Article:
Picture: Thulani Mbele
Picture: Thulani Mbele

Twelve people dead and 639 arrested — that was the tally on Monday night following more than a week of xenophobic violence in SA.

Parts of Gauteng were brought to a standstill as angry mobs looted shops and torched cars and buildings. This was despite appeals for calm by former IFP leader Mangosuthu Buthelezi — he was shrugged off by hostel dwellers, who sang songs calling for foreigners to go back where they came from.

More deaths and arrests are likely because the government has been unable to quell the anger and blatant criminality, despite the potential fallout for SA itself and for its relations with the rest of the continent.

Organised business last week warned of a potentially "devastating" effect on an already limping economy.

On the diplomatic front, Zambia last week called off a friendly match against Bafana Bafana, while Nigeria has made arrangements for the repatriation of any of its citizens who want to leave.

Nigerian President Muhammadu Buhari even issued a warning on Twitter: "The recurring issue of xenophobia and attacks on African nationals remains very worrying. If nothing is done to stop it, it could negatively affect the image and standing of SA as one of the leading countries in Africa. It has to be stopped."

Speaking to the media on Monday — in the wake of two more deaths on Sunday — President Cyril Ramaphosa said: "Lawlessness is a crime against our prosperity and stability as a nation, and those who want to upset our public order must expect to face the gravest impact of the law."

But xenophobia in SA is nothing new. Violent anti-immigrant attacks took place in 2008, when they were most severe, and again in 2015.

Lizette Lancaster, manager of the crime and justice information hub at the Institute for Security Studies, says the government’s response this time has been "marginally better", but law enforcement is still lacking and there appears to be no plan to address the outbreak of violence.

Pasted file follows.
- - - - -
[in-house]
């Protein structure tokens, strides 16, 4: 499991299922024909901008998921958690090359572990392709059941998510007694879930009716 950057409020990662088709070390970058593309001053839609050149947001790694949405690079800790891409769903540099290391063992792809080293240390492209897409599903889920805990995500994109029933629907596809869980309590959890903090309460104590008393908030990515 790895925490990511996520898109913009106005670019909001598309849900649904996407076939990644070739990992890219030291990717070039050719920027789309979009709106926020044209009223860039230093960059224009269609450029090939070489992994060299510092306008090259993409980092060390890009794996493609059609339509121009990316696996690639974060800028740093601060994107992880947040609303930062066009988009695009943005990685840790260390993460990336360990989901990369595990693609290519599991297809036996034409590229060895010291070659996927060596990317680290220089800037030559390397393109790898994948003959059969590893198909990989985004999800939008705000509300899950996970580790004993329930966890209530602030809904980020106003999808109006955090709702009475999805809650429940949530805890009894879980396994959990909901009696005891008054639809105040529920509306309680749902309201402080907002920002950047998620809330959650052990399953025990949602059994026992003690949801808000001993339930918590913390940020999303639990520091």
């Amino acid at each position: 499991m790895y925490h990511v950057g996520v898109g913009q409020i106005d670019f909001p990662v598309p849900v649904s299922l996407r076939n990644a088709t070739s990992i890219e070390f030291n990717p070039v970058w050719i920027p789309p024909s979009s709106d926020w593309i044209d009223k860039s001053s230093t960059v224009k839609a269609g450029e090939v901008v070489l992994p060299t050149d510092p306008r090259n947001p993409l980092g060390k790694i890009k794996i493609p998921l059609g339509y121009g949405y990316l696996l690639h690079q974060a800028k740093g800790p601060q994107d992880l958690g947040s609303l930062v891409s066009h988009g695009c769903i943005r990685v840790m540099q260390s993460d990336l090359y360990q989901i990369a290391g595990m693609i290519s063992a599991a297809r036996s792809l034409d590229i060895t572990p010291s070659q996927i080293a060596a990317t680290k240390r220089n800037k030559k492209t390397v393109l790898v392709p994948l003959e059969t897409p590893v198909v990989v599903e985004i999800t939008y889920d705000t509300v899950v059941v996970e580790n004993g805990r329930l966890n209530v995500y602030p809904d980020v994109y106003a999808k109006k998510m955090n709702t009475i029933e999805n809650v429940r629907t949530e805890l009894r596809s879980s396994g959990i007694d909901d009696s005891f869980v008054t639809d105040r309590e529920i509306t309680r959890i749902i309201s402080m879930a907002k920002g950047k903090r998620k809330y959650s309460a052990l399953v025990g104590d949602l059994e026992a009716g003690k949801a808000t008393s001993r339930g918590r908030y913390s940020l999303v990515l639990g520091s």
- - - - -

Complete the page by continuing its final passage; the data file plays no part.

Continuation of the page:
The government and the ANC steered clear of describing it as xenophobia until as late as this week, and for the most part simply called it "criminality". The DA also only started calling it what it is this week: xenophobia.

Prof Loren Landau, senior researcher at the African Centre for Migration & Society at Wits University, says while the outbreaks are undoubtedly criminal, criminality too has its motives. It may be rooted, for example, in economic hardship and opportunism. "But what we see now is a criminality that is rooted in politics," he says. "It is … a co-ordinated effort on behalf of local authorities to remove people that they dislike in their communities."

Lancaster believes reducing the violence to "criminality" alone disguises the fundamental issue.

"The main problem is that political leaders do not contradict the myths about foreigners and they often believe it themselves. We have to change the narrative and start relying on research instead of emotions," she says.

While more research is necessary, Lancaster says existing studies show that foreigners actually contribute positively to the economy.

"We have to start framing things in an evidence-based way and not just have a knee-jerk reaction."

Landau makes a similar point. "Anyone who looks at the statistics knows that the number of foreigners in the country is not enough to account for the extraordinary levels of unemployment and crime," he says.

"By making those issues immigration issues, we distract ourselves from the other real concerns the country faces."

Landau says that in 2018, with the May 2019 general election looming, the ANC seemed to consciously decide to talk about stronger border control and more restrictive access to the labour and work economies. The DA, especially Joburg mayor Herman Mashaba, took a similar line.

What it means

Politicians have stoked anti-foreigner sentiment they cannot now control

"The result is that, running up to the last couple of weeks, almost every politician … has been talking about the need to keep foreigners out of the country or at least out of the markets," he says.

The effect, he believes, is clear on many levels. First, people on the ground see it as a kind of open door to violence and further attacks. Second, it isolates the country from the rest of the continent, while also diminishing its moral authority and goodwill.

"But I think most fundamentally it’s a shift of political discourse to a politics of blame and fear over reason," he says.

Given that the rhetoric of politicians inflamed the situation, do they now have the political power to contain it?

Landau believes not. "They have awakened an anger and framed an issue to a point that SA sovereignty [and] the welfare of SA citizens — in people’s minds anyway — depend on clearing the country of foreigners. And at this point, when the government says it is unwilling to do [that], citizens feel they should do it themselves."